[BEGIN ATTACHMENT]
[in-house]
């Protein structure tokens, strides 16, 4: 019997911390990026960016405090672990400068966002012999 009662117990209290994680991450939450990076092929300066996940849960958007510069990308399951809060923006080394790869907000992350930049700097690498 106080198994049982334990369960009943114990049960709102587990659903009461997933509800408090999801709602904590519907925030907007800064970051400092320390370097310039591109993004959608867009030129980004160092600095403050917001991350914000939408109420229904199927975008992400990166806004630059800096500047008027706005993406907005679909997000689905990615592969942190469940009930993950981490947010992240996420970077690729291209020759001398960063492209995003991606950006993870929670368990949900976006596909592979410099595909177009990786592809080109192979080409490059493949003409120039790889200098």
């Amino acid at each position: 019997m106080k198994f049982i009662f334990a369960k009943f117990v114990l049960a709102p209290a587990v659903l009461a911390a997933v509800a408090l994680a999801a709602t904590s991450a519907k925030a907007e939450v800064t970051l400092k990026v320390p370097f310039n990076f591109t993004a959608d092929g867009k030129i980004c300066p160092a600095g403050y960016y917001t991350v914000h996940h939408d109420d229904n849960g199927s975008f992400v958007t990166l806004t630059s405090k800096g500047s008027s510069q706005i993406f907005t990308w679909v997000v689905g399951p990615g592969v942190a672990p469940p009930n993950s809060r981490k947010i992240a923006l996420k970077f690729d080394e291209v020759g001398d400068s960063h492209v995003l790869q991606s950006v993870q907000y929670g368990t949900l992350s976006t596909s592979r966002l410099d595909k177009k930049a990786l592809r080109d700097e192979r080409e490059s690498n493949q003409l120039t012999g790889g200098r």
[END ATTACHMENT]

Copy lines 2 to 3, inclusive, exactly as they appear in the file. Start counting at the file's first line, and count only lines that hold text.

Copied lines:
């Protein structure tokens, strides 16, 4: 019997911390990026960016405090672990400068966002012999 009662117990209290994680991450939450990076092929300066996940849960958007510069990308399951809060923006080394790869907000992350930049700097690498 106080198994049982334990369960009943114990049960709102587990659903009461997933509800408090999801709602904590519907925030907007800064970051400092320390370097310039591109993004959608867009030129980004160092600095403050917001991350914000939408109420229904199927975008992400990166806004630059800096500047008027706005993406907005679909997000689905990615592969942190469940009930993950981490947010992240996420970077690729291209020759001398960063492209995003991606950006993870929670368990949900976006596909592979410099595909177009990786592809080109192979080409490059493949003409120039790889200098």
């Amino acid at each position: 019997m106080k198994f049982i009662f334990a369960k009943f117990v114990l049960a709102p209290a587990v659903l009461a911390a997933v509800a408090l994680a999801a709602t904590s991450a519907k925030a907007e939450v800064t970051l400092k990026v320390p370097f310039n990076f591109t993004a959608d092929g867009k030129i980004c300066p160092a600095g403050y960016y917001t991350v914000h996940h939408d109420d229904n849960g199927s975008f992400v958007t990166l806004t630059s405090k800096g500047s008027s510069q706005i993406f907005t990308w679909v997000v689905g399951p990615g592969v942190a672990p469940p009930n993950s809060r981490k947010i992240a923006l996420k970077f690729d080394e291209v020759g001398d400068s960063h492209v995003l790869q991606s950006v993870q907000y929670g368990t949900l992350s976006t596909s592979r966002l410099d595909k177009k930049a990786l592809r080109d700097e192979r080409e490059s690498n493949q003409l120039t012999g790889g200098r």